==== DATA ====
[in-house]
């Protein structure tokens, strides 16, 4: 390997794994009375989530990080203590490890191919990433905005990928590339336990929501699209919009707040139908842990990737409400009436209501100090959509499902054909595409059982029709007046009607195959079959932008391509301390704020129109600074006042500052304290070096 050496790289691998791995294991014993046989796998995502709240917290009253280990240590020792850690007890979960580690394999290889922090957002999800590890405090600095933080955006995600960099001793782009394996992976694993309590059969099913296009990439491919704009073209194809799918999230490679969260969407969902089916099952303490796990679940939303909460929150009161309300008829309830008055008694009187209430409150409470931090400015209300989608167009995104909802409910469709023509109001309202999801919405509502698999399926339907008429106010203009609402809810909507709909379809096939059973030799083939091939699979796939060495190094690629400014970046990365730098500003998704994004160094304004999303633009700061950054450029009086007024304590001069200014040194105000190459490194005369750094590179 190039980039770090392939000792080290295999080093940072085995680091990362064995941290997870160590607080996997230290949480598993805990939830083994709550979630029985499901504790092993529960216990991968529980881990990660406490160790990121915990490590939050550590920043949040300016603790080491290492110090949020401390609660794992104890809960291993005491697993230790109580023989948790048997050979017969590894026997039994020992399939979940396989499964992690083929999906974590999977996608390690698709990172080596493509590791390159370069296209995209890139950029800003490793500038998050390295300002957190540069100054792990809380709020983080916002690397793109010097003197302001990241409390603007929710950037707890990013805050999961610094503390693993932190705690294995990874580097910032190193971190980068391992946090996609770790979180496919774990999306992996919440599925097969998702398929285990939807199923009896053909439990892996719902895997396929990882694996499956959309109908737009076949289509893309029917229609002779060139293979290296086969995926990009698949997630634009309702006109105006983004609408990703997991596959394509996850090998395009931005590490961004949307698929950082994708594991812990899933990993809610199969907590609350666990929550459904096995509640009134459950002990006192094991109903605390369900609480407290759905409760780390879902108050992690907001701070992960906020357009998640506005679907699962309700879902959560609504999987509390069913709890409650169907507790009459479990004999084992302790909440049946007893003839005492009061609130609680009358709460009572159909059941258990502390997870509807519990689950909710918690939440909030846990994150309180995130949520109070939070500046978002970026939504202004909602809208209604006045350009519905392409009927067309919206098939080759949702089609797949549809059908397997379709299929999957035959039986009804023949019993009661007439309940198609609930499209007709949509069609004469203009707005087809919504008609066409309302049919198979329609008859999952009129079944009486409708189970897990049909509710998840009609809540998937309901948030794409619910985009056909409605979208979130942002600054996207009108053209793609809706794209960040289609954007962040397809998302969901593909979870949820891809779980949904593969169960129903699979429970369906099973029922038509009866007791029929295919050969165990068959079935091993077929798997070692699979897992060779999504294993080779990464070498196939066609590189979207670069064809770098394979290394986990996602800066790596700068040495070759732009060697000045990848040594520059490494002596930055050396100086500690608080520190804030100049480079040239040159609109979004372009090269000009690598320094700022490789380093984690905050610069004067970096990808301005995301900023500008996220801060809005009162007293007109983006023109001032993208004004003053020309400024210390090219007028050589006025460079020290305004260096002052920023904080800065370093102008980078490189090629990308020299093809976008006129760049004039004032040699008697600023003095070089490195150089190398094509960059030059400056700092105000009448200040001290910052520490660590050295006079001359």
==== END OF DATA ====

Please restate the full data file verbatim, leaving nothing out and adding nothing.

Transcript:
[in-house]
């Protein structure tokens, strides 16, 4: 390997794994009375989530990080203590490890191919990433905005990928590339336990929501699209919009707040139908842990990737409400009436209501100090959509499902054909595409059982029709007046009607195959079959932008391509301390704020129109600074006042500052304290070096 050496790289691998791995294991014993046989796998995502709240917290009253280990240590020792850690007890979960580690394999290889922090957002999800590890405090600095933080955006995600960099001793782009394996992976694993309590059969099913296009990439491919704009073209194809799918999230490679969260969407969902089916099952303490796990679940939303909460929150009161309300008829309830008055008694009187209430409150409470931090400015209300989608167009995104909802409910469709023509109001309202999801919405509502698999399926339907008429106010203009609402809810909507709909379809096939059973030799083939091939699979796939060495190094690629400014970046990365730098500003998704994004160094304004999303633009700061950054450029009086007024304590001069200014040194105000190459490194005369750094590179 190039980039770090392939000792080290295999080093940072085995680091990362064995941290997870160590607080996997230290949480598993805990939830083994709550979630029985499901504790092993529960216990991968529980881990990660406490160790990121915990490590939050550590920043949040300016603790080491290492110090949020401390609660794992104890809960291993005491697993230790109580023989948790048997050979017969590894026997039994020992399939979940396989499964992690083929999906974590999977996608390690698709990172080596493509590791390159370069296209995209890139950029800003490793500038998050390295300002957190540069100054792990809380709020983080916002690397793109010097003197302001990241409390603007929710950037707890990013805050999961610094503390693993932190705690294995990874580097910032190193971190980068391992946090996609770790979180496919774990999306992996919440599925097969998702398929285990939807199923009896053909439990892996719902895997396929990882694996499956959309109908737009076949289509893309029917229609002779060139293979290296086969995926990009698949997630634009309702006109105006983004609408990703997991596959394509996850090998395009931005590490961004949307698929950082994708594991812990899933990993809610199969907590609350666990929550459904096995509640009134459950002990006192094991109903605390369900609480407290759905409760780390879902108050992690907001701070992960906020357009998640506005679907699962309700879902959560609504999987509390069913709890409650169907507790009459479990004999084992302790909440049946007893003839005492009061609130609680009358709460009572159909059941258990502390997870509807519990689950909710918690939440909030846990994150309180995130949520109070939070500046978002970026939504202004909602809208209604006045350009519905392409009927067309919206098939080759949702089609797949549809059908397997379709299929999957035959039986009804023949019993009661007439309940198609609930499209007709949509069609004469203009707005087809919504008609066409309302049919198979329609008859999952009129079944009486409708189970897990049909509710998840009609809540998937309901948030794409619910985009056909409605979208979130942002600054996207009108053209793609809706794209960040289609954007962040397809998302969901593909979870949820891809779980949904593969169960129903699979429970369906099973029922038509009866007791029929295919050969165990068959079935091993077929798997070692699979897992060779999504294993080779990464070498196939066609590189979207670069064809770098394979290394986990996602800066790596700068040495070759732009060697000045990848040594520059490494002596930055050396100086500690608080520190804030100049480079040239040159609109979004372009090269000009690598320094700022490789380093984690905050610069004067970096990808301005995301900023500008996220801060809005009162007293007109983006023109001032993208004004003053020309400024210390090219007028050589006025460079020290305004260096002052920023904080800065370093102008980078490189090629990308020299093809976008006129760049004039004032040699008697600023003095070089490195150089190398094509960059030059400056700092105000009448200040001290910052520490660590050295006079001359």